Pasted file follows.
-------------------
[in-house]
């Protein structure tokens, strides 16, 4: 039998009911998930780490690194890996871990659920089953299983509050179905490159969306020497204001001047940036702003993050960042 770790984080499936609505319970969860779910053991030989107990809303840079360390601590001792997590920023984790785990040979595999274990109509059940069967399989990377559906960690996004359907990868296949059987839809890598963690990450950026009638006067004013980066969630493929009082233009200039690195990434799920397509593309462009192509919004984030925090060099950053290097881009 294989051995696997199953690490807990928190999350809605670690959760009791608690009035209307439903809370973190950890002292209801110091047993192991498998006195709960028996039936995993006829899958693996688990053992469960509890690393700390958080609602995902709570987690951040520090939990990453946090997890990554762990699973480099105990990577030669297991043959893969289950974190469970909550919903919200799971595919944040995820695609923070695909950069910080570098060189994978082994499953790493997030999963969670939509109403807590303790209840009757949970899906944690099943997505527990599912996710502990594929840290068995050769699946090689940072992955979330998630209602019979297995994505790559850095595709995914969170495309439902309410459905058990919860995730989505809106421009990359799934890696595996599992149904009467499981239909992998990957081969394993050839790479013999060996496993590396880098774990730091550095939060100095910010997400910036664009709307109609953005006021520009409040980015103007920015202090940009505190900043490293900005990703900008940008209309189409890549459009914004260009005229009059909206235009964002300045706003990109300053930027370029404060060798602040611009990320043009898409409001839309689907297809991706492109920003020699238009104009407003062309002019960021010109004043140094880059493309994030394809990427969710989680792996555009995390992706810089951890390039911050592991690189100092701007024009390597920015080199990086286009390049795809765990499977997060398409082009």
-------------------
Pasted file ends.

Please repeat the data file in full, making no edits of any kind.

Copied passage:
[in-house]
């Protein structure tokens, strides 16, 4: 039998009911998930780490690194890996871990659920089953299983509050179905490159969306020497204001001047940036702003993050960042 770790984080499936609505319970969860779910053991030989107990809303840079360390601590001792997590920023984790785990040979595999274990109509059940069967399989990377559906960690996004359907990868296949059987839809890598963690990450950026009638006067004013980066969630493929009082233009200039690195990434799920397509593309462009192509919004984030925090060099950053290097881009 294989051995696997199953690490807990928190999350809605670690959760009791608690009035209307439903809370973190950890002292209801110091047993192991498998006195709960028996039936995993006829899958693996688990053992469960509890690393700390958080609602995902709570987690951040520090939990990453946090997890990554762990699973480099105990990577030669297991043959893969289950974190469970909550919903919200799971595919944040995820695609923070695909950069910080570098060189994978082994499953790493997030999963969670939509109403807590303790209840009757949970899906944690099943997505527990599912996710502990594929840290068995050769699946090689940072992955979330998630209602019979297995994505790559850095595709995914969170495309439902309410459905058990919860995730989505809106421009990359799934890696595996599992149904009467499981239909992998990957081969394993050839790479013999060996496993590396880098774990730091550095939060100095910010997400910036664009709307109609953005006021520009409040980015103007920015202090940009505190900043490293900005990703900008940008209309189409890549459009914004260009005229009059909206235009964002300045706003990109300053930027370029404060060798602040611009990320043009898409409001839309689907297809991706492109920003020699238009104009407003062309002019960021010109004043140094880059493309994030394809990427969710989680792996555009995390992706810089951890390039911050592991690189100092701007024009390597920015080199990086286009390049795809765990499977997060398409082009």